Locan Cup 2017

Author: Andreas Markides Posted: 10 September 2017

On the 10th September I was on the train on my way to Lincolnshire for the Locan Cup, organised by the East Midlands region. I have to admit, I had been a little apprehensive about this event as I am not a golfer. Probably like many of you, I have been aware of this event as a standard item in CIHT's calendar without really knowing much about it.
Well, I was soon to find out what a wonderful event it is - and it is actually one that dates back many years as it was inaugurated soon after CIHT was established.
I was made very welcome by the organising committee and during dinner I had the opportunity to meet many of our members who, in addition to being top professionals, just love to play a round (or, in some cases, a few rounds) of golf in their free time. I was left with the strong impression that it is a close-knit community and one that keeps one of our longest traditions running successfully. My only recommendation is that it would be great to see a younger, more diverse group of members taking part. I am sure that such a change would breathe new life to this event and ensure that it continues long into the future.
To cap it all for me (and as I was judged not to be good enough to hold a club) I was given the opportunity to join another smaller group of participants in the tour of Lincoln castle and the splendid cathedral. This parallel grouping was expertly led by Josephine Parry the wife of John Parry who himself had been instrumental in the organisation of the golf tournament. Despite the rain (it was the weekend of hurricane Irma and even Lincolnshire was affected by bad weather) our group had a fantastic day which included a viewing of the Magna Carta, being displayed in a special room in the castle.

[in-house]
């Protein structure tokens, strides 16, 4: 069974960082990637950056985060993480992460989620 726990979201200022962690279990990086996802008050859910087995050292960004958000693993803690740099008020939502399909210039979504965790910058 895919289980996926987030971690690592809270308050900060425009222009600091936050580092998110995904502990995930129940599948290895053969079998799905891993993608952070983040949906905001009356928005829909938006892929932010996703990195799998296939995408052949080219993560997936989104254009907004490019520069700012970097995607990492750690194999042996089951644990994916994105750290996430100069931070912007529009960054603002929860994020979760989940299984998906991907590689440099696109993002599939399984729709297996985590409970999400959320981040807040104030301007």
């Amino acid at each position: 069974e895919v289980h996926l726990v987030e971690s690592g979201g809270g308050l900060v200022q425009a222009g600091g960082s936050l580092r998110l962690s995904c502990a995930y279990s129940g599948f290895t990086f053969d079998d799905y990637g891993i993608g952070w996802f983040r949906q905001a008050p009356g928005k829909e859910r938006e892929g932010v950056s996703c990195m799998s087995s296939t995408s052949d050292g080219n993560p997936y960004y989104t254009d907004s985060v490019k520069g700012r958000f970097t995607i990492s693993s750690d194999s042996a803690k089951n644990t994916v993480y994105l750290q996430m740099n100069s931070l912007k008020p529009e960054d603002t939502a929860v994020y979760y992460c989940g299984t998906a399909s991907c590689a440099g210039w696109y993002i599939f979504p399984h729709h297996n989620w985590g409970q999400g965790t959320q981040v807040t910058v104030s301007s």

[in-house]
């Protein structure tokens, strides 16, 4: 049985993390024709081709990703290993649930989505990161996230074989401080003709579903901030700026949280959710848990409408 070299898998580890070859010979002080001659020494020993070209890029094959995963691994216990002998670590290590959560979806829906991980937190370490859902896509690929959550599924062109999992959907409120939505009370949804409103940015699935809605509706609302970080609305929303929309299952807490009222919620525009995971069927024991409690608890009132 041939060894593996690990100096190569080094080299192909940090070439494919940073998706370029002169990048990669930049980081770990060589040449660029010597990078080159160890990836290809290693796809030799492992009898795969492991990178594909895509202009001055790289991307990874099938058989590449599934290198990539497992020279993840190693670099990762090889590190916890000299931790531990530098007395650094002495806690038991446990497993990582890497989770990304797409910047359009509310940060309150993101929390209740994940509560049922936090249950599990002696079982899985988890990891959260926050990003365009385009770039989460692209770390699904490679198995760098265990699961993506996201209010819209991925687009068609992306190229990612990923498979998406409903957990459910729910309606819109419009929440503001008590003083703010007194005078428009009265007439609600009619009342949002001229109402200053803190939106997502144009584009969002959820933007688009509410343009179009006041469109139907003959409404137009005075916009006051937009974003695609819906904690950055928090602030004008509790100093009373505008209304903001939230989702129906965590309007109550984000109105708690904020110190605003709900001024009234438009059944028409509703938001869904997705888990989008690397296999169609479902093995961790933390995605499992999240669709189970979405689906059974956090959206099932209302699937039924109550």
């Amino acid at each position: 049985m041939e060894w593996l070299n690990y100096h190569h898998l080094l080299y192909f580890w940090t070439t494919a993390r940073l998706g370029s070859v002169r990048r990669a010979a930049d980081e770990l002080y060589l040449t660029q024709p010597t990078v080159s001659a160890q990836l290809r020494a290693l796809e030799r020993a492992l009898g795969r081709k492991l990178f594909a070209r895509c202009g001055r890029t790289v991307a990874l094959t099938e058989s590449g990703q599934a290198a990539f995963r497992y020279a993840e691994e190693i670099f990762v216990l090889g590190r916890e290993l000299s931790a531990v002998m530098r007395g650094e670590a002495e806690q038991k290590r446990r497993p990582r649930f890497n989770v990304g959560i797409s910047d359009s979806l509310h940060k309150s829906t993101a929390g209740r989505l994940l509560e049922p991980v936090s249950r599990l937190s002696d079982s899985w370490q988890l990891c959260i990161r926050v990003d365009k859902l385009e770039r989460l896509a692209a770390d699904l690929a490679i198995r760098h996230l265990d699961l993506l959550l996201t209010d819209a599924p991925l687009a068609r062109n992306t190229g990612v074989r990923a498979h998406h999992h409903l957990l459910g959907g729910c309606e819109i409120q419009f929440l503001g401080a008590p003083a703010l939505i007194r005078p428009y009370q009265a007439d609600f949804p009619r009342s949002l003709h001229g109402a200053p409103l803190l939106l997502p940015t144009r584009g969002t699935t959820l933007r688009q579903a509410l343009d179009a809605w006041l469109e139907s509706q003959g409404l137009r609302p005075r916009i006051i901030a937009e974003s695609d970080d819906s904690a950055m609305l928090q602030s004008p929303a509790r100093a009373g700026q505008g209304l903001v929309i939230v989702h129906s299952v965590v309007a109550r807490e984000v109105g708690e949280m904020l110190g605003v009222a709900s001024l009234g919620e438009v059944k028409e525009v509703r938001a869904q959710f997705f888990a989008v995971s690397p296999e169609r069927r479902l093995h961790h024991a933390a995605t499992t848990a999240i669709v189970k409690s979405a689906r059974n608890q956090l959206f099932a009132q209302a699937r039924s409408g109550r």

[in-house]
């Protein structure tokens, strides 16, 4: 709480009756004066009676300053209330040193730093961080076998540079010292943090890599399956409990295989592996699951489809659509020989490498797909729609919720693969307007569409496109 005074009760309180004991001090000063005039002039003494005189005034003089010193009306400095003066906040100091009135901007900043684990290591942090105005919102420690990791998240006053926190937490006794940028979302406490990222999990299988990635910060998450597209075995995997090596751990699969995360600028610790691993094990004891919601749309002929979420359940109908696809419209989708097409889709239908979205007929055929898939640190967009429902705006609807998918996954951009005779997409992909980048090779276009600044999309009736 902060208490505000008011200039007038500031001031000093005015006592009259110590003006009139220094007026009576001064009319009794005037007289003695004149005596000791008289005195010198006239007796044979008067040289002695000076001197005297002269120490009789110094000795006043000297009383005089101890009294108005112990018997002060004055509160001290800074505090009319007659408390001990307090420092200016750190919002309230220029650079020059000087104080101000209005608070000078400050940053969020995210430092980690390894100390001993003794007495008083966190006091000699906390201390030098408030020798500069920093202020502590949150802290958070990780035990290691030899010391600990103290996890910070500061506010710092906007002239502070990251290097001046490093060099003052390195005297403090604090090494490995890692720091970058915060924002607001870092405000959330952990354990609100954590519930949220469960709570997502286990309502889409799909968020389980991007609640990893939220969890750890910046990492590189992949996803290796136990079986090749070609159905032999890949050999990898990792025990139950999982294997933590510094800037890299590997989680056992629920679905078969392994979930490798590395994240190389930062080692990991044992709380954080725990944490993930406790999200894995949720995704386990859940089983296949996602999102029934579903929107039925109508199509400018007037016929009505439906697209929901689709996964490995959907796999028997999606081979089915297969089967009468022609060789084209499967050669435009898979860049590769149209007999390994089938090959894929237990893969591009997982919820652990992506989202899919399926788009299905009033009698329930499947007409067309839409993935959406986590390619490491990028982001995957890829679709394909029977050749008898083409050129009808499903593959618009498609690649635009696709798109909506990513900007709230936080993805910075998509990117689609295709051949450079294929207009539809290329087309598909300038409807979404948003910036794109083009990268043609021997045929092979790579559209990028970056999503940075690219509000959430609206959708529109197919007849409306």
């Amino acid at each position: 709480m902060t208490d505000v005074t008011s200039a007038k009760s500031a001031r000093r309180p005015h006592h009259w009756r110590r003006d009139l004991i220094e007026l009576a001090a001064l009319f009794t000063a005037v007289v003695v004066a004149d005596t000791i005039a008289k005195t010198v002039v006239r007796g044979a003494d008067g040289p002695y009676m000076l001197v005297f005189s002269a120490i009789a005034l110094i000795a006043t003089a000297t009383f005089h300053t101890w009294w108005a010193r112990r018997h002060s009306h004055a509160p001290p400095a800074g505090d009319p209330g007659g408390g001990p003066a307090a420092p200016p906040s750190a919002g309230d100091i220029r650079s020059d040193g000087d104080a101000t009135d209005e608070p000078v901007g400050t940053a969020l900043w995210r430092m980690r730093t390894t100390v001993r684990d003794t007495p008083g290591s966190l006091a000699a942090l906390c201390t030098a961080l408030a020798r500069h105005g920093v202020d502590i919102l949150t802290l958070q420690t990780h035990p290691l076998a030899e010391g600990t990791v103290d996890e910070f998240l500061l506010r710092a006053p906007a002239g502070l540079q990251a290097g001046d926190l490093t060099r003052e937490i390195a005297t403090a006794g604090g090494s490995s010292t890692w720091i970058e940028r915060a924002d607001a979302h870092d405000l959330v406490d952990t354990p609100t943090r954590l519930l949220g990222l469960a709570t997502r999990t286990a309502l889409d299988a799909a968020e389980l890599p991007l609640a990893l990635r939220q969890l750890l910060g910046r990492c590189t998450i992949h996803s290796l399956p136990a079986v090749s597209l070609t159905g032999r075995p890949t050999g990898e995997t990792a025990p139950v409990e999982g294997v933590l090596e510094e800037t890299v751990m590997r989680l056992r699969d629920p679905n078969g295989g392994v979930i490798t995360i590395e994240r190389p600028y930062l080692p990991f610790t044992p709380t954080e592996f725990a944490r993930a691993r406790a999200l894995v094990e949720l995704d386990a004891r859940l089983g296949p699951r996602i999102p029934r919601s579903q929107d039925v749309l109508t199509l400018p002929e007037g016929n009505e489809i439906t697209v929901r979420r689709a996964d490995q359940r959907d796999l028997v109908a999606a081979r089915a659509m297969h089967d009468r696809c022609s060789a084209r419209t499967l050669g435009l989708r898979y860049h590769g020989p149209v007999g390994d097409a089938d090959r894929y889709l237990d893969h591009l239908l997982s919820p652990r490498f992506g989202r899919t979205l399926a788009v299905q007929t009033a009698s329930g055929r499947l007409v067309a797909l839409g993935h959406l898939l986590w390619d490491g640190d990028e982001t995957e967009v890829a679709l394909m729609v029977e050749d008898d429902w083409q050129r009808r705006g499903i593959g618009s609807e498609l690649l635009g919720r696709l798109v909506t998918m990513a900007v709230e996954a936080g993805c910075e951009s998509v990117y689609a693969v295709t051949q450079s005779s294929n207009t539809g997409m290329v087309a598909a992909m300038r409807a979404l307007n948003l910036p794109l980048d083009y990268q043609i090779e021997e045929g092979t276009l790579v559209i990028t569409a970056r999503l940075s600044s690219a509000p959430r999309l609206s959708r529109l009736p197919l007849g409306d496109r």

My thanks to Steve Wiles, chair of the East Midlands region, and to the organising committee for a wonderful two days. In particular, I'd like to thank John Parry for leading the proceedings and Chris Bulman OBE who is chair of the Locan Cup committee.


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Did you know…

Thirty years ago the London Docklands were a desolate place. Today we have a mini-city with 16m sq ft of offices and 1m sq ft of shops, employing more than 120,000 people, almost as many as the population of Cambridge and 50% more than the financial centre of Frankfurt.
How was this achieved? In addition to collaboration and political will, it's  all about the power of transport!
London Docklands is now connected with the DLR, the Jubilee line, Thameslink, Network Rail's overground network, Crossrail, HS1 and London City airport.
So, if Canary Wharf is the heart of the Docklands, transport constitutes the arteries and veins that link it to the rest of the world.
Source: Sir George Iacobescu, chairman and CEO of Canary Wharf Group.